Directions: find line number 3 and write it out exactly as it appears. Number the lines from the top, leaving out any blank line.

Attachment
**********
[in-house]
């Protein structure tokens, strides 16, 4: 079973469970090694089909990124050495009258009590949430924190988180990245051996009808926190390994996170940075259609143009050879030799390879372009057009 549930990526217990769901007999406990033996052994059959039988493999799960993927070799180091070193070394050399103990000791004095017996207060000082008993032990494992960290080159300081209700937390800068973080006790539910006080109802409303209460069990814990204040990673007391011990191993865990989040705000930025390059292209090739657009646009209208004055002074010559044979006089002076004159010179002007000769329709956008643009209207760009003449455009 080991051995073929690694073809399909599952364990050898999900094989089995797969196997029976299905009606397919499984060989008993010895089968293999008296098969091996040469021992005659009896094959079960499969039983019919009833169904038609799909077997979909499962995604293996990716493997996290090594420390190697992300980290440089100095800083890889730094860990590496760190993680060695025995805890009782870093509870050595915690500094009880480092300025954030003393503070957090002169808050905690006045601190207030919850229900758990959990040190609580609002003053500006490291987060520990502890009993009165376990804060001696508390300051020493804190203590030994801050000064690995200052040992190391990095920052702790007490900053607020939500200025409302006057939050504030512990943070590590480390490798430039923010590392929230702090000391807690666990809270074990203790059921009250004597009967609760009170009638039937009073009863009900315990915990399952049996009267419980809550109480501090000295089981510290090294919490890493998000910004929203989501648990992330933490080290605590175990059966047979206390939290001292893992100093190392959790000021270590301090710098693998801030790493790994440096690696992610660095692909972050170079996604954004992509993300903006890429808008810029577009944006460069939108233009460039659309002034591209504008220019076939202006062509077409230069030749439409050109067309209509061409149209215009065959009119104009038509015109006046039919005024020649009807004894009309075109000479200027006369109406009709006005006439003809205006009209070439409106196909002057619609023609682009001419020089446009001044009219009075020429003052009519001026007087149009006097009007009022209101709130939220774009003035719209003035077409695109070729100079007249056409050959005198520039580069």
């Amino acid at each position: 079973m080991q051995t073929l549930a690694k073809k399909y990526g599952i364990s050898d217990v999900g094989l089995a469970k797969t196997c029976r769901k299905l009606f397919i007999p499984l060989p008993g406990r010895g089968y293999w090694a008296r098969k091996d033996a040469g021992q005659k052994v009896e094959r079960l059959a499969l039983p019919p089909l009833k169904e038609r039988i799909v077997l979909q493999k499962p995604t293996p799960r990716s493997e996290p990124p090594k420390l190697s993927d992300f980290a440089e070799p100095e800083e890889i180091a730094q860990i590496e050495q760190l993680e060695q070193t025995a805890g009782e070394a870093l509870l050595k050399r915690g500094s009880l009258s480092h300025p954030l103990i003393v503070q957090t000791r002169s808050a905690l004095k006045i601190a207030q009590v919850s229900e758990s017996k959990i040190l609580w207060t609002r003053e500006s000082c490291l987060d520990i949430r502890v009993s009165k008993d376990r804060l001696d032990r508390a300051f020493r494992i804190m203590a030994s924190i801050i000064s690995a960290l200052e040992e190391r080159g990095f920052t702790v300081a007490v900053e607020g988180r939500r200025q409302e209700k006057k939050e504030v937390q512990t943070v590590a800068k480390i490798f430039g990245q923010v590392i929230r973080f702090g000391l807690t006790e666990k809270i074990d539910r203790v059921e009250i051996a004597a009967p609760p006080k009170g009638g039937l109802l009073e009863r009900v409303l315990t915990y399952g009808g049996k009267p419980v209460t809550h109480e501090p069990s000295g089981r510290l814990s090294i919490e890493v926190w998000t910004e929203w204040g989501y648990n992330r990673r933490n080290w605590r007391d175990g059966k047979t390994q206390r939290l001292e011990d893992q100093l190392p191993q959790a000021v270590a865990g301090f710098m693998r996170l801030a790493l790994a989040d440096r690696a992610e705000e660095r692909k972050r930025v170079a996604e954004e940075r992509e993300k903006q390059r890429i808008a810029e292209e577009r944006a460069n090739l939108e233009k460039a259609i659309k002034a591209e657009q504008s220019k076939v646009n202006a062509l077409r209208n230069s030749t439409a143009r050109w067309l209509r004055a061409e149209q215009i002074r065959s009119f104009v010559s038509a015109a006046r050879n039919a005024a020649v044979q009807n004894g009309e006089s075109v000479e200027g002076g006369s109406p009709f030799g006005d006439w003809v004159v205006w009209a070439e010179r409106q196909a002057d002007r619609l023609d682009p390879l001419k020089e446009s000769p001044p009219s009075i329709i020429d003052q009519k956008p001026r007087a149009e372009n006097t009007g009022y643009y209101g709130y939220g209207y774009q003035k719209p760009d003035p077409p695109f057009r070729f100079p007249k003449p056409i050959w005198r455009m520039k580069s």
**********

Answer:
């Amino acid at each position: 079973m080991q051995t073929l549930a690694k073809k399909y990526g599952i364990s050898d217990v999900g094989l089995a469970k797969t196997c029976r769901k299905l009606f397919i007999p499984l060989p008993g406990r010895g089968y293999w090694a008296r098969k091996d033996a040469g021992q005659k052994v009896e094959r079960l059959a499969l039983p019919p089909l009833k169904e038609r039988i799909v077997l979909q493999k499962p995604t293996p799960r990716s493997e996290p990124p090594k420390l190697s993927d992300f980290a440089e070799p100095e800083e890889i180091a730094q860990i590496e050495q760190l993680e060695q070193t025995a805890g009782e070394a870093l509870l050595k050399r915690g500094s009880l009258s480092h300025p954030l103990i003393v503070q957090t000791r002169s808050a905690l004095k006045i601190a207030q009590v919850s229900e758990s017996k959990i040190l609580w207060t609002r003053e500006s000082c490291l987060d520990i949430r502890v009993s009165k008993d376990r804060l001696d032990r508390a300051f020493r494992i804190m203590a030994s924190i801050i000064s690995a960290l200052e040992e190391r080159g990095f920052t702790v300081a007490v900053e607020g988180r939500r200025q409302e209700k006057k939050e504030v937390q512990t943070v590590a800068k480390i490798f430039g990245q923010v590392i929230r973080f702090g000391l807690t006790e666990k809270i074990d539910r203790v059921e009250i051996a004597a009967p609760p006080k009170g009638g039937l109802l009073e009863r009900v409303l315990t915990y399952g009808g049996k009267p419980v209460t809550h109480e501090p069990s000295g089981r510290l814990s090294i919490e890493v926190w998000t910004e929203w204040g989501y648990n992330r990673r933490n080290w605590r007391d175990g059966k047979t390994q206390r939290l001292e011990d893992q100093l190392p191993q959790a000021v270590a865990g301090f710098m693998r996170l801030a790493l790994a989040d440096r690696a992610e705000e660095r692909k972050r930025v170079a996604e954004e940075r992509e993300k903006q390059r890429i808008a810029e292209e577009r944006a460069n090739l939108e233009k460039a259609i659309k002034a591209e657009q504008s220019k076939v646009n202006a062509l077409r209208n230069s030749t439409a143009r050109w067309l209509r004055a061409e149209q215009i002074r065959s009119f104009v010559s038509a015109a006046r050879n039919a005024a020649v044979q009807n004894g009309e006089s075109v000479e200027g002076g006369s109406p009709f030799g006005d006439w003809v004159v205006w009209a070439e010179r409106q196909a002057d002007r619609l023609d682009p390879l001419k020089e446009s000769p001044p009219s009075i329709i020429d003052q009519k956008p001026r007087a149009e372009n006097t009007g009022y643009y209101g709130y939220g209207y774009q003035k719209p760009d003035p077409p695109f057009r070729f100079p007249k003449p056409i050959w005198r455009m520039k580069s």